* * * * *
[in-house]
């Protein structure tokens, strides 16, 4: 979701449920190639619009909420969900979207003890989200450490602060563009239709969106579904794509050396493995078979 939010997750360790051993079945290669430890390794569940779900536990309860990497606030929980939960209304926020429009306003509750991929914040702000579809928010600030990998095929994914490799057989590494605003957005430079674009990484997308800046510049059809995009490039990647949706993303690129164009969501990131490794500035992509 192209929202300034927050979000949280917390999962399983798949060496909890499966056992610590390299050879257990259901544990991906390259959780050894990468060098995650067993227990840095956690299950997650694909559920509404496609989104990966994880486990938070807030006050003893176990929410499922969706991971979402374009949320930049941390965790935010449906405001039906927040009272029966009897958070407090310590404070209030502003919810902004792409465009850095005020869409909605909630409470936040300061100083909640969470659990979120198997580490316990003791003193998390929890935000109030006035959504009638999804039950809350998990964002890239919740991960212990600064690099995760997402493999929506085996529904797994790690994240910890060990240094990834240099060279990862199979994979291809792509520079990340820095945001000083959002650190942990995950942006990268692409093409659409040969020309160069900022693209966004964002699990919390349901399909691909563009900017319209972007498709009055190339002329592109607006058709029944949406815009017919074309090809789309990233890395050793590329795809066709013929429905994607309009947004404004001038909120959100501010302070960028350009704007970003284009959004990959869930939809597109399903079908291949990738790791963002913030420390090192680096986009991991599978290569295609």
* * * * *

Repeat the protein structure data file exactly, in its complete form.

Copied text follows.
[in-house]
């Protein structure tokens, strides 16, 4: 979701449920190639619009909420969900979207003890989200450490602060563009239709969106579904794509050396493995078979 939010997750360790051993079945290669430890390794569940779900536990309860990497606030929980939960209304926020429009306003509750991929914040702000579809928010600030990998095929994914490799057989590494605003957005430079674009990484997308800046510049059809995009490039990647949706993303690129164009969501990131490794500035992509 192209929202300034927050979000949280917390999962399983798949060496909890499966056992610590390299050879257990259901544990991906390259959780050894990468060098995650067993227990840095956690299950997650694909559920509404496609989104990966994880486990938070807030006050003893176990929410499922969706991971979402374009949320930049941390965790935010449906405001039906927040009272029966009897958070407090310590404070209030502003919810902004792409465009850095005020869409909605909630409470936040300061100083909640969470659990979120198997580490316990003791003193998390929890935000109030006035959504009638999804039950809350998990964002890239919740991960212990600064690099995760997402493999929506085996529904797994790690994240910890060990240094990834240099060279990862199979994979291809792509520079990340820095945001000083959002650190942990995950942006990268692409093409659409040969020309160069900022693209966004964002699990919390349901399909691909563009900017319209972007498709009055190339002329592109607006058709029944949406815009017919074309090809789309990233890395050793590329795809066709013929429905994607309009947004404004001038909120959100501010302070960028350009704007970003284009959004990959869930939809597109399903079908291949990738790791963002913030420390090192680096986009991991599978290569295609």